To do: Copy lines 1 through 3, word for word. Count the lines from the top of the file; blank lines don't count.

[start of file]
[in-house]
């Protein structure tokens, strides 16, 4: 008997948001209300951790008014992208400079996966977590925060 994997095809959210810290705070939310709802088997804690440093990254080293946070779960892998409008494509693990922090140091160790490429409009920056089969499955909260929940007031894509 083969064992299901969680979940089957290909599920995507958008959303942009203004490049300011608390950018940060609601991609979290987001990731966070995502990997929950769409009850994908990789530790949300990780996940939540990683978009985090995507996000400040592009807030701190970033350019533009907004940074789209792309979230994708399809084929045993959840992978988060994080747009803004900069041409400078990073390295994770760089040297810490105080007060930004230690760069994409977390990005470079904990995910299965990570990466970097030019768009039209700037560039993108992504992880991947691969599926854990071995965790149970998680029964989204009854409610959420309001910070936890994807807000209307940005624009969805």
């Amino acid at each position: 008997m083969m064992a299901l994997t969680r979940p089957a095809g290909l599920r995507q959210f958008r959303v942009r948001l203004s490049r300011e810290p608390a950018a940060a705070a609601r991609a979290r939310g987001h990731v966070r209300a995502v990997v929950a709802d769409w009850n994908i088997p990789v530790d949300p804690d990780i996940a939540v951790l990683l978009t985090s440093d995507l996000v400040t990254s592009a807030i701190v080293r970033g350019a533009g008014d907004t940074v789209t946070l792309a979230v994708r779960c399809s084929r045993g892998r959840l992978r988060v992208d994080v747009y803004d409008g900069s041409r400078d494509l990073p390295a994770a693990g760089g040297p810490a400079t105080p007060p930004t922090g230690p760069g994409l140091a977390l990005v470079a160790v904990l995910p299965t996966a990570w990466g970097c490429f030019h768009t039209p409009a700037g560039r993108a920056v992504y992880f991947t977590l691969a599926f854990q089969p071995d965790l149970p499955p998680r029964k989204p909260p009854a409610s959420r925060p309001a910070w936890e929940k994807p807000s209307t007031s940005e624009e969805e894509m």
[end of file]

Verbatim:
[in-house]
């Protein structure tokens, strides 16, 4: 008997948001209300951790008014992208400079996966977590925060 994997095809959210810290705070939310709802088997804690440093990254080293946070779960892998409008494509693990922090140091160790490429409009920056089969499955909260929940007031894509 083969064992299901969680979940089957290909599920995507958008959303942009203004490049300011608390950018940060609601991609979290987001990731966070995502990997929950769409009850994908990789530790949300990780996940939540990683978009985090995507996000400040592009807030701190970033350019533009907004940074789209792309979230994708399809084929045993959840992978988060994080747009803004900069041409400078990073390295994770760089040297810490105080007060930004230690760069994409977390990005470079904990995910299965990570990466970097030019768009039209700037560039993108992504992880991947691969599926854990071995965790149970998680029964989204009854409610959420309001910070936890994807807000209307940005624009969805």
């Amino acid at each position: 008997m083969m064992a299901l994997t969680r979940p089957a095809g290909l599920r995507q959210f958008r959303v942009r948001l203004s490049r300011e810290p608390a950018a940060a705070a609601r991609a979290r939310g987001h990731v966070r209300a995502v990997v929950a709802d769409w009850n994908i088997p990789v530790d949300p804690d990780i996940a939540v951790l990683l978009t985090s440093d995507l996000v400040t990254s592009a807030i701190v080293r970033g350019a533009g008014d907004t940074v789209t946070l792309a979230v994708r779960c399809s084929r045993g892998r959840l992978r988060v992208d994080v747009y803004d409008g900069s041409r400078d494509l990073p390295a994770a693990g760089g040297p810490a400079t105080p007060p930004t922090g230690p760069g994409l140091a977390l990005v470079a160790v904990l995910p299965t996966a990570w990466g970097c490429f030019h768009t039209p409009a700037g560039r993108a920056v992504y992880f991947t977590l691969a599926f854990q089969p071995d965790l149970p499955p998680r029964k989204p909260p009854a409610s959420r925060p309001a910070w936890e929940k994807p807000s209307t007031s940005e624009e969805e894509m």